It’s not every day that you see a video about supply chain contracting, so I cannot resist posting about it:
The video comes from Vox and they have an article that goes with it (The hidden war over grocery shelf space, Nov 22). That article, in turn, was at least partially inspired by a report written for the Center for Science in the Public Interest (Rigged: Supermarket Shelves for Sale, Sep 28, 2016).
The contract in question is a slotting allowance. Slotting allowances are paid by food manufacturers to retailers in order to get items onto shelves. The money is paid upfront and often varies with the number of stock keeping units (SKUs) introduced and the number of stores in which the products will be stocked. The term comes from the act of creating a space — i.e., a slot — for an item in a warehouse or on a store shelf. The origin story is that retailers at some point started demanding that vendors compensate them for the costs they incur in helping launch new products (which often fail). The reality is that the money involved is now significantly higher than the cost of rearranging products. In effect, retailers are selling off their real estate.
So are slotting allowances good or bad for markets and customers?
It turns out that there has been a fair amount of research on slotting allowances, and I should acknowledge that I have a dog in this fight. My very first publication was on slotting allowances. A case against slotting allowance is laid out in the Center for Science in the Public Interest article which essentially argues that slotting allowances stifle innovation. If one believes that smaller firms are more likely to develop truly novel offerings, then one has to wonder whether paying to gain distribution keeps those new products off of shelves. Paying upfront money to the retailer doesn’t create value for the customer but does create a barrier to entry. This would be particularly true if overall demand for a category is not really growing. A new product then is largely just going to shift sales from Product 1 to Product 2. If Product 1 is made by a deep-pocketed multinational, then it can easily afford to launch a new product (say, 1A), outbid the maker of Product 2 for shelf space and protect its sales. The retailer may happily go along with this since it gets to book essentially riskless revenue by taking the slotting allowance for 1A even if Product 2 would have been a top seller had it been given a chance.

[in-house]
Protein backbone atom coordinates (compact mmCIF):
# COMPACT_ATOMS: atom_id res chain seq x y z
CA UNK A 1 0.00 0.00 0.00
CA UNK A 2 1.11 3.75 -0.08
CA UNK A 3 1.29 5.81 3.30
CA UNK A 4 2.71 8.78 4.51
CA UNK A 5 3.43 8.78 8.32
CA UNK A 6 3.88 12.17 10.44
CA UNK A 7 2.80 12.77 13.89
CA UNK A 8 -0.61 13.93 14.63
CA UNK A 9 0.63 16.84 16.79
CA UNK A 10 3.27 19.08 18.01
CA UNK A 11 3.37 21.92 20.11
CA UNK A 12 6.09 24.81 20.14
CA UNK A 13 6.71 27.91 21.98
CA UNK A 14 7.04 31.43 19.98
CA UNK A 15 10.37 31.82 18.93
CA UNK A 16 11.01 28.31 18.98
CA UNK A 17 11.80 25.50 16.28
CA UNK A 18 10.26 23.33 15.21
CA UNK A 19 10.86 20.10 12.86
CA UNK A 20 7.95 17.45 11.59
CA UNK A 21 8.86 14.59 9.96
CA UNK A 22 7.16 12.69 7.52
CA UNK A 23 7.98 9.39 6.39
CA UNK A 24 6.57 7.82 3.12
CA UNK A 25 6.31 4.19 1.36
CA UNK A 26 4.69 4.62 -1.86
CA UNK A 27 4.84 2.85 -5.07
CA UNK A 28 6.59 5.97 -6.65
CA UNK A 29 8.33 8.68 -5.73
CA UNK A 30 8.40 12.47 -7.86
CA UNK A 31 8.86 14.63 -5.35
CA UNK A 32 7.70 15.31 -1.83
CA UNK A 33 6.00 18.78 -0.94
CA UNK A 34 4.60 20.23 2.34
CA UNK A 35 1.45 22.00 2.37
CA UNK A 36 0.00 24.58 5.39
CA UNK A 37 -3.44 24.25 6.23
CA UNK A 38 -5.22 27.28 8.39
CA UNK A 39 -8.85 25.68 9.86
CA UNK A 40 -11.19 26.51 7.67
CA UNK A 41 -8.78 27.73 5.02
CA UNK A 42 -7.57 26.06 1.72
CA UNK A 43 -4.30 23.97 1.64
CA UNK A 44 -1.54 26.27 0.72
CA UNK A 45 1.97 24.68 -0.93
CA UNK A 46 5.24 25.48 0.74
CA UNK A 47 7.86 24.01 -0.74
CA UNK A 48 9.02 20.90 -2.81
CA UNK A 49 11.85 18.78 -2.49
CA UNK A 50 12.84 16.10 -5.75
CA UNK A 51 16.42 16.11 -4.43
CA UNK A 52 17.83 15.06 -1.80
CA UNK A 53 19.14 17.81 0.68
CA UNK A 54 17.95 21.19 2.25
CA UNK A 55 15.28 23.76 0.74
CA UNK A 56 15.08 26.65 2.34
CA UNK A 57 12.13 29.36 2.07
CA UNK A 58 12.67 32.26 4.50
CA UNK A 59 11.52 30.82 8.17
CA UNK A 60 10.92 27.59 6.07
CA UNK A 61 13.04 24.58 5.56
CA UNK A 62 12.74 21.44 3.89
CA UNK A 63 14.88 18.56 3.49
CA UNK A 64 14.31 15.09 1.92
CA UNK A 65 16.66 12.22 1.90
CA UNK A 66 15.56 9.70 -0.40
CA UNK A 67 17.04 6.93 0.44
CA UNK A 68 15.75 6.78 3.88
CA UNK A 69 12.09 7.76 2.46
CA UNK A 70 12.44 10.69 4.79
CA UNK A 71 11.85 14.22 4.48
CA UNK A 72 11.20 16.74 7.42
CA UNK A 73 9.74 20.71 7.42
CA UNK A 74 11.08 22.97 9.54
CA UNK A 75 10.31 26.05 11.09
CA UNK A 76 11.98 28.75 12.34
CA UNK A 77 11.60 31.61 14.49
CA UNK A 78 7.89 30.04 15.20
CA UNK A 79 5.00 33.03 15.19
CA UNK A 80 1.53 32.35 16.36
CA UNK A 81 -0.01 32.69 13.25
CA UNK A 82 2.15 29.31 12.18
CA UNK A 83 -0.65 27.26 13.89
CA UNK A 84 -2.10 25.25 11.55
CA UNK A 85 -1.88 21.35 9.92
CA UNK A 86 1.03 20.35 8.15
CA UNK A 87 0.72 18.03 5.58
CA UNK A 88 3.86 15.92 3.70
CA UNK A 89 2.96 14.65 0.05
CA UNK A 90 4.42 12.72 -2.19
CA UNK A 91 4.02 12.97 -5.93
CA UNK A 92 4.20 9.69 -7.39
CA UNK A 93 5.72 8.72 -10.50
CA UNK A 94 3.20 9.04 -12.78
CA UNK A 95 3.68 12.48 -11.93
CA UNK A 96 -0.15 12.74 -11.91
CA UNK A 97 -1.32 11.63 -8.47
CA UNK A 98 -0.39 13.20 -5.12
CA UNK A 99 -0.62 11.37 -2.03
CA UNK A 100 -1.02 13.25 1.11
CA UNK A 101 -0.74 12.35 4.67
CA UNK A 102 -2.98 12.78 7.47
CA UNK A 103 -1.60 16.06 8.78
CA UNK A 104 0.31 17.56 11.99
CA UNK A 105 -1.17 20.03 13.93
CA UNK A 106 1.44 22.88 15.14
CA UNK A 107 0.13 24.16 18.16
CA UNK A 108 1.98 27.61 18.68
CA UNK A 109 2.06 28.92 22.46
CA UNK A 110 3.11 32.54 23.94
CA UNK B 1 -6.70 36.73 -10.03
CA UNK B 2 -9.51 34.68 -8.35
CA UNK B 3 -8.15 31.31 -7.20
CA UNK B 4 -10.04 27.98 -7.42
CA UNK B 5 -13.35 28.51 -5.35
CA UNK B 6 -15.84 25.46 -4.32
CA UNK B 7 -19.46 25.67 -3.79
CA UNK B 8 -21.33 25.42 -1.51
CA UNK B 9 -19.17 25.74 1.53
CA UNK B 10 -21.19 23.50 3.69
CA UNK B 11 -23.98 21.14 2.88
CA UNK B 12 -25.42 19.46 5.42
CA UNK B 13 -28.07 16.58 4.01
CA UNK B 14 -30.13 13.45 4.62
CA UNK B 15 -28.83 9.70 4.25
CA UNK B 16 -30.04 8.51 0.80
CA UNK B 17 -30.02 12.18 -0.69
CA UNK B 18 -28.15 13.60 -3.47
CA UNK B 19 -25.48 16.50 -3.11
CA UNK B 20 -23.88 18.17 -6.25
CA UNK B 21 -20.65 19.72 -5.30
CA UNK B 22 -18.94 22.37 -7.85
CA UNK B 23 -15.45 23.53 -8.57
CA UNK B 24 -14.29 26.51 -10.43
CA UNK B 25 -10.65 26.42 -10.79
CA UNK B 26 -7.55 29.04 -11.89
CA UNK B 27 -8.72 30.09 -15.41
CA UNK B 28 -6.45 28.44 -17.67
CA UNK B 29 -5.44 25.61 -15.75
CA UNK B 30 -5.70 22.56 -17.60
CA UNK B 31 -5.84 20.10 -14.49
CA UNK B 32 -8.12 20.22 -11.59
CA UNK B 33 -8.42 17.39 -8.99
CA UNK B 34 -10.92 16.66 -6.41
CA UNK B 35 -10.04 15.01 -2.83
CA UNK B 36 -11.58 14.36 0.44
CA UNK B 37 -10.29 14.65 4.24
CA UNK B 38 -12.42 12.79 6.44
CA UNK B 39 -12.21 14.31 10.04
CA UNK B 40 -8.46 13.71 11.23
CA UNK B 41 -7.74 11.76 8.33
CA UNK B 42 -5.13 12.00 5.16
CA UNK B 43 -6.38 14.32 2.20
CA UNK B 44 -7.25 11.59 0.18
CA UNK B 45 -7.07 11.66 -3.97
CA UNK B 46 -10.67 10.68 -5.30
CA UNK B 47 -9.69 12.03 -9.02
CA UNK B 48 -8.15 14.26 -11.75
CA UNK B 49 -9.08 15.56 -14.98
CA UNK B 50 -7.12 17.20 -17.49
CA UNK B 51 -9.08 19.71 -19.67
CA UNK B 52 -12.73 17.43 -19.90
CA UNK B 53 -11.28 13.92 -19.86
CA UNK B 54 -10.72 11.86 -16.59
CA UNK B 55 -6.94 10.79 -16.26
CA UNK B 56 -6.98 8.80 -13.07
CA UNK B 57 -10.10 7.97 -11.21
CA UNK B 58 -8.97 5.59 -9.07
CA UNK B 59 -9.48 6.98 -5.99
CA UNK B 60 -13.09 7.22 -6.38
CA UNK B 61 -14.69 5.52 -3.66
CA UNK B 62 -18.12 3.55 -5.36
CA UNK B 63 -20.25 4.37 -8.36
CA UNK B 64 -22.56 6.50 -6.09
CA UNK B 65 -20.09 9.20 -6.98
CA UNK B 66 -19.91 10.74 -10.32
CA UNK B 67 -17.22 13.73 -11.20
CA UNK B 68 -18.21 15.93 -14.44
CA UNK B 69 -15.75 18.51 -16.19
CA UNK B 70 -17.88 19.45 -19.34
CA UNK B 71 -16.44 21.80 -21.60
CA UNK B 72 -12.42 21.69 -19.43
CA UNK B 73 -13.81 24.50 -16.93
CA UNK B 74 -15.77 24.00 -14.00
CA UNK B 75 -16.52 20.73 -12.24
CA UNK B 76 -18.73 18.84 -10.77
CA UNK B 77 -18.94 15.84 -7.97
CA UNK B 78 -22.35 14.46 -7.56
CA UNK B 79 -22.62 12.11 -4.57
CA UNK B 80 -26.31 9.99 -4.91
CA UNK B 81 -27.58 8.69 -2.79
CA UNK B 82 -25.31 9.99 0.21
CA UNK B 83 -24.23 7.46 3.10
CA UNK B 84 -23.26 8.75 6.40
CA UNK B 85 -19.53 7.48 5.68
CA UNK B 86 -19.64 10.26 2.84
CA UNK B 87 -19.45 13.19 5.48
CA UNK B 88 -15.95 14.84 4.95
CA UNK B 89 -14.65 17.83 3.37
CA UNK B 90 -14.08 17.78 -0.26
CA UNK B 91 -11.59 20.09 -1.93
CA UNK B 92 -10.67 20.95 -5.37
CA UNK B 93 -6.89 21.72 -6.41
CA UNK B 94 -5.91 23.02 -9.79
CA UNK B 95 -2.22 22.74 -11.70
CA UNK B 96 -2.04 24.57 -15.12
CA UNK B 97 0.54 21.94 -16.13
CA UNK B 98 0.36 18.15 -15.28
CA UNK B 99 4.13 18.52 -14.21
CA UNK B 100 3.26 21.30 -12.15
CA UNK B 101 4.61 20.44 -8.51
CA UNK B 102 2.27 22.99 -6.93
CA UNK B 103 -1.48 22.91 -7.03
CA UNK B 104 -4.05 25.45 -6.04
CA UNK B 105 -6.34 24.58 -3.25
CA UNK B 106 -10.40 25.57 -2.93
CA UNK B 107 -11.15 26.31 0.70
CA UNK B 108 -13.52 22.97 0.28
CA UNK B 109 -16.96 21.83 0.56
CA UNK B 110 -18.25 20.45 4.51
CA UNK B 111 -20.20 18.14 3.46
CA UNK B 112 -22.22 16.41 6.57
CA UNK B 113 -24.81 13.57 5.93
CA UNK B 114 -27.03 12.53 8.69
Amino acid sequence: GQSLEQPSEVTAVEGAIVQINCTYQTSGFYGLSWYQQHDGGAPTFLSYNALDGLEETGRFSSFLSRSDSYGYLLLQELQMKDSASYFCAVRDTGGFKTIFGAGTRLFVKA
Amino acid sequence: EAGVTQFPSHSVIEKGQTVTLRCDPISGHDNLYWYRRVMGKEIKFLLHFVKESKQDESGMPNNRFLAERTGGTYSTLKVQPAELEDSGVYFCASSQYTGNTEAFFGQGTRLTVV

In the eyes of the Center for Science in the Public Interest, this is bad since it means that the offerings at the store are driven by marketing budgets over what consumers want. From a policy perspective, it also creates issues by complicating the launch of more healthful products. They argue that the Big Boys of the supermarket world have gotten big by selling highly processed food loaded with sodium, fat, and all sorts of other things that don’t promote healthy eating. The Big Boys have every incentive to keep doing more of the same. Hence, slotting allowances limit consumer choice in a way that harms public health.
I should acknowledge that this is not the only argument against slotting allowances. Some have argued that they can lead to higher retail prices. These fees increase costs and the vendors have to recoup that cost somehow. Wholesale prices go up and that in turn is passed on to customers. (This is intuitively clear but it actually takes a bit of work to model this since one needs a reason why the retailer would benefit from a higher wholesale price. In principle, the firm should like a lower wholesale price since it can then increase the volume it sells. However, if demand is relatively inelastic, a price cut may not bring a significant increase in volume.)
So what are slotting allowances good for? Go back to my Product 2 above. I said Product 2 would have been a top seller. However, odds are it won’t be. Most new products introduced into supermarkets fail. On top of that, there is a huge number of new products launched every year. So if you are a buyer for a supermarket chain, how do you separate the wheat from the chaff? Slotting allowances are one approach. Assume that vendor is better informed about the likely success of the product — that is, a firm that makes mayonnaise for a living knows more about the latest trends in condiments and aiolis. Every vendor has incentive to tout the wonders of their product. Talk is cheap, and no one is ever going to claim that their offering is just so-so. Slotting allowances change that. Talk is not cheap if you have to pony up a couple hundred bucks per store to launch your product. Slotting fees then create value for the retailer by providing guidance on which of the many products being offered have a chance of being successful in the market place. This then benefits customer since “good” products make it on to shelves while those with limited potential don’t.
There is, of course, a caveat to this argument. This evaluates a product on its lonesome. It doesn’t consider interactions between products in a supplier’s portfolio. To go back to my earlier example, a supplier with multiple products may be willing to pay up for a weak product if it protects their overall market share even if the product it is launching is weak brand extension.